Eurogamer Expo

It starts with a queue, a chatty young journo (in a leather longcoat – what else?) and the usual promo gubbins – hot girls with free handouts, anticipation, tanks in the forecourt…

Wait. What?

Being one of the first into Earl’s Court this morning was delightfully surreal – a sharp, twenty-first century take on the spooky and deserted carnival theme. There were banks and banks of screens, piles of goody bags, a couple more girls, dancing in the SFW version of cages… but mostly, the darkness was empty but for the tempting gleam of the alternate reality.

I did find a careers stand, a small games Expo and the place where all the early birds had gathered – BT Infinity’s cloud stand, offering a free link-up to the future.

Me? Well, I’m the past – I got a couple of chuckles when I said the last game I’d played was Summoner. Couple this with making notes in a Moleskine when all the (half my age) press reps are sitting there with their iPads and it’s all worth a chuckle.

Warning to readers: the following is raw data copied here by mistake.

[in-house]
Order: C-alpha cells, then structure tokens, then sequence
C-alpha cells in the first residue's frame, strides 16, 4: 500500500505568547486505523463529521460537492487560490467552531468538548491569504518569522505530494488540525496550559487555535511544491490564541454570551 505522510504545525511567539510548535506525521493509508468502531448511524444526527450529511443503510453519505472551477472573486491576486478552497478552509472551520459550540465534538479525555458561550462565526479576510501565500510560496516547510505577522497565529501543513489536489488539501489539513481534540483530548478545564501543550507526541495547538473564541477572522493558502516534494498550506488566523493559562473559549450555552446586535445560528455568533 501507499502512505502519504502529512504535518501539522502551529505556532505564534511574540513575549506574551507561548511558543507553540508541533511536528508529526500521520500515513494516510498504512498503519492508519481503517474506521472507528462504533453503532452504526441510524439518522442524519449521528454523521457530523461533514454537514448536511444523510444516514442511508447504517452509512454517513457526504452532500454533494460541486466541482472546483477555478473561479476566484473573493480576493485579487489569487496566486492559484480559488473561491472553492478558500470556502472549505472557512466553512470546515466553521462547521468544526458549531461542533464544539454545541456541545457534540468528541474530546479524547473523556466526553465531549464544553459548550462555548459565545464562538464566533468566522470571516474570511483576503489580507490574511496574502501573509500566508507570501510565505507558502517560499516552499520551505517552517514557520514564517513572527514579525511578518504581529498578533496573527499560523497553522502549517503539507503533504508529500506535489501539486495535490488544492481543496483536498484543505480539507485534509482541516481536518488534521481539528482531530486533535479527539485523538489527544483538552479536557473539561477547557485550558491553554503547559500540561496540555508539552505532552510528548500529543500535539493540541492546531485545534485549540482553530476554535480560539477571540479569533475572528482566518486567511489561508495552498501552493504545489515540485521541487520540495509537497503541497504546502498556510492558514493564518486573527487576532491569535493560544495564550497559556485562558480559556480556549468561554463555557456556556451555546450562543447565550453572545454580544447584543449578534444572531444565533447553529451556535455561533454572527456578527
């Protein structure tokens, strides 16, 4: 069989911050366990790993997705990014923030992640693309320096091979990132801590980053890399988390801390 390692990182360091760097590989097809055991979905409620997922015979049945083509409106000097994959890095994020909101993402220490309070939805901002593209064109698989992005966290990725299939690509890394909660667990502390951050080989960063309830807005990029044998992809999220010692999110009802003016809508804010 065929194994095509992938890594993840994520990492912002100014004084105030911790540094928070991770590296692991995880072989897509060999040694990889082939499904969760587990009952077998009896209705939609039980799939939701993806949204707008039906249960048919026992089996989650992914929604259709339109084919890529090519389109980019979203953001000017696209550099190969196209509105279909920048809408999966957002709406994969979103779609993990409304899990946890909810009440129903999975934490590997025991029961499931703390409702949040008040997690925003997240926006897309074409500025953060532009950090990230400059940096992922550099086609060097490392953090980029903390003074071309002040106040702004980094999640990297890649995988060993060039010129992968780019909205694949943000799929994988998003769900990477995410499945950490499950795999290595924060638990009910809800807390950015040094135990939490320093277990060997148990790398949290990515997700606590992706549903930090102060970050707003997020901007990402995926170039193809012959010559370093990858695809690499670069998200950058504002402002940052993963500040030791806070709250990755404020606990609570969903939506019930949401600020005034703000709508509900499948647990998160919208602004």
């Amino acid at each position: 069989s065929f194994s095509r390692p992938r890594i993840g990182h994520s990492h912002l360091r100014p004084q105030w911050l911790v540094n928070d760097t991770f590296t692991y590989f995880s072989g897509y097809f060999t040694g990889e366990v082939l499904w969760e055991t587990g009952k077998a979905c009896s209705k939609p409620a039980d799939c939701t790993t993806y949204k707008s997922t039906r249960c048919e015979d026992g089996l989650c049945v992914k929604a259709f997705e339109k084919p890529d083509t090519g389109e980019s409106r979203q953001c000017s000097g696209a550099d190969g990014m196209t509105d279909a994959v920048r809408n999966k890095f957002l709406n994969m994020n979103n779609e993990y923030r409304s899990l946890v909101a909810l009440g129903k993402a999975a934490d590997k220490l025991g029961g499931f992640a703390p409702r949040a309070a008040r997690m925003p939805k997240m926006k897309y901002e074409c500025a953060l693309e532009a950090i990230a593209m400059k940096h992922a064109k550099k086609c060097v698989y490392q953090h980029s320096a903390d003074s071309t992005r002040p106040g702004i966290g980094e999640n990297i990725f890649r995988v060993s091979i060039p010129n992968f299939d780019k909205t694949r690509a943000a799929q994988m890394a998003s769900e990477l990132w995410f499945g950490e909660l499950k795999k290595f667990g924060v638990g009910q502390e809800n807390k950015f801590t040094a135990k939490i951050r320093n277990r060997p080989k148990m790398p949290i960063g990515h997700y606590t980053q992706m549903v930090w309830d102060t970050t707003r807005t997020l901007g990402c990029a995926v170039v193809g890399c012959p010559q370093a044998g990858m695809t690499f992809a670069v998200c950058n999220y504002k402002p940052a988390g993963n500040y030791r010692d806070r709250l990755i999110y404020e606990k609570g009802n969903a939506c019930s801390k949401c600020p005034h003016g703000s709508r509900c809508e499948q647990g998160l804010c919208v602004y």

Out of place or not, I was fascinated as to how a Games Con compares with the Book and Comic Cons that I’m used to.

The conclusion? This seemed to be a whole different kind of escapism – the games companies were, almost literally, the only things in the vast, dark building. There was one booth selling electronic accessories, headphones and similar, and the ever-present cybercandy – but no-one else. No toys, no books, no costumes, no phone-danglers or badges or collectables. There were just a lot of people standing watching each other play games.

It looked like a whole different kind of community. A community that didn’t exist in the Con, in the building – it existed in the screens, in the cloud. It was a shared reality and experience that was literally out of this world.

A game like Skyrim is compelling – it’s exquisitely constructed, the artwork is beautiful and the gameplay so real you could almost put your hands on it. It’s every fantasy book I read as a kid, all brought to vivid and interactive life.

One thing remains true, though. Whatever your choice of escapism – film, comic, book, game – it still has to conjure a reality in your imagination, a whole new world that’s real to you…  Perhaps it’s not so different, after all.